Category Archives: WordPress

Visual PHP Unit + WordPress Unit Tests

House of Payne

I saw VisualPHPUnit and was immediately interested.  This provided a very nice visual wrapper to PHPUnit without full blown continuous integration, and kept a history of your test passes / fails.

VisualPHPUnit

VisualPHPUnit is a wrapper for PHPUnit.  It expects that your tests are compatible with PHPUnit’s command line test runner already.

Could this work with WordPress’ Unit Tests?  After some investigation, I’m sad to report that, no, it can’t.  VisualPHPUnit makes several assumptions that are incompatible with WordPress’ test suite.  These are not bad assumptions, just incompatible ones.

  • Include the bootstrap before the PHPUnit library.  This causes problems because the bootstrap cannot reference PHPUnit (e.g. extending PHPUnit_Framework_TestCase).
  • Always include the PHPUnit library.  This causes problems because the bootstrap may have already included PHPUnit (to solve the above problem).  Code like this would solve the issue:
    if( !function_exists( 'phpunit_autoload' ) ) {
    require_once( 'PHPUnit/Autoload.php' );
    }
  • Each test case…

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WordPress local dev tips: DB & plugins

Mark on WordPress

Running a WordPress site on your local machine is a great way to do development. I’ve taken advantage of this to do development while on flights (and yes, I realize that in about 5 years it’s going to seem positively quaint that there used to be flights without Internet access).

Today, I’d like to tackle two common issues when running a WordPress site locally:

  1. Handling differing database connection details
  2. Handling plugins that can’t or shouldn’t run on a localhost

My assumptions:

  • You have your site in a Git repository
  • You have a working LAMP/MAMP/WAMP/whatever setup.
  • You already know how to do a mysqldump and import that dump to your local machine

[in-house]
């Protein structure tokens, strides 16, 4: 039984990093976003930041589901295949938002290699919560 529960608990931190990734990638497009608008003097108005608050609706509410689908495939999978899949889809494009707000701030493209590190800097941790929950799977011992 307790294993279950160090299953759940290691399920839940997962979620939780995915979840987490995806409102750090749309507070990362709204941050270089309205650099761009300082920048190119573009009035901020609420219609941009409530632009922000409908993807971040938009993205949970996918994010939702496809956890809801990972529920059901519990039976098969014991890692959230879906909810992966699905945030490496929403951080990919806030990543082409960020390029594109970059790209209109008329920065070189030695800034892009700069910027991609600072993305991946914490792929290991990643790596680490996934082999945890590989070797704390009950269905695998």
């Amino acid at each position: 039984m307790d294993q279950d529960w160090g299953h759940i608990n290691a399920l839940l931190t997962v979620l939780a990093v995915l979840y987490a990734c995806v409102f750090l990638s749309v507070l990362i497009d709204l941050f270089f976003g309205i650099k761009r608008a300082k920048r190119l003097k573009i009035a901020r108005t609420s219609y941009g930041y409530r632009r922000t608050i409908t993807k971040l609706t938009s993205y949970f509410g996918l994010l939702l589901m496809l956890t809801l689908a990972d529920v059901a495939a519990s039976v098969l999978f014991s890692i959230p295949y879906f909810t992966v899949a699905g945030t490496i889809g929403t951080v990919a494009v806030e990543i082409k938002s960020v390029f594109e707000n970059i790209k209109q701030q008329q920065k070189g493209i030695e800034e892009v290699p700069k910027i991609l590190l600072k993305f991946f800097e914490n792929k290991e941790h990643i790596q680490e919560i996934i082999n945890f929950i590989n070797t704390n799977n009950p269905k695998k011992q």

Database connection details

Your database user and password are (or should) be different on your localhost than they are on your production environment. One way to handle this is to have wp-config.php not be in version control and have…

View original post 287 more words

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Thank You, WordPress

Thank You WordPress
Thank You WordPress graphic designed by Brian Gardner.

Function Reference: human time diff

Determines the difference between two timestamps.

The difference is returned in a human readable format such as “1 hour”, “5 mins”, “2 days”.

Usage

human_time_diff( $from, $to );

Parameters

$from

(integer) (required) Unix timestamp from which the difference begins.

Default: None

$to

(integer) (optional) Unix timestamp to end the time difference. Default becomes time() if not set.

Default: ”

Return Values

(string)

Human readable time difference.

Examples

To print an entry’s time (“2 days ago”):

echo human_time_diff( get_the_time('U'), current_time('timestamp') ) . ' ago';

For comments:

echo human_time_diff( get_comment_time('U'), current_time('timestamp') ) . ' ago';

via Function Reference/human time diff « WordPress Codex.

WordPress Filter: manage edit-post type columns

This filter applied to the list of columns to print on the manage posts screen for a custom post type. Filter function argument/return value is an associative array where the element key is the name of the column, and the value is the header text for that column.

Add Columns

Suppose you have a ‘books’ custom post type and you want to add the publisher and book author in the edit page but remove the post author.

function set_edit_book_columns($columns) {

unset($columns['author']);

return array_merge($columns,

array('publisher' => __('Publisher'),

'book_author' =>__( 'Book Author')));

}

add_filter('manage_edit-books_columns' , 'set_edit_book_columns');

Replace Columns

Here’s another example that completely replaces the columns, rather than adding and removing specific ones.

function set_edit_book_columns($columns) {

return array(

'cb' => '',

'title' => __('Title'),

'date' => __('Date'),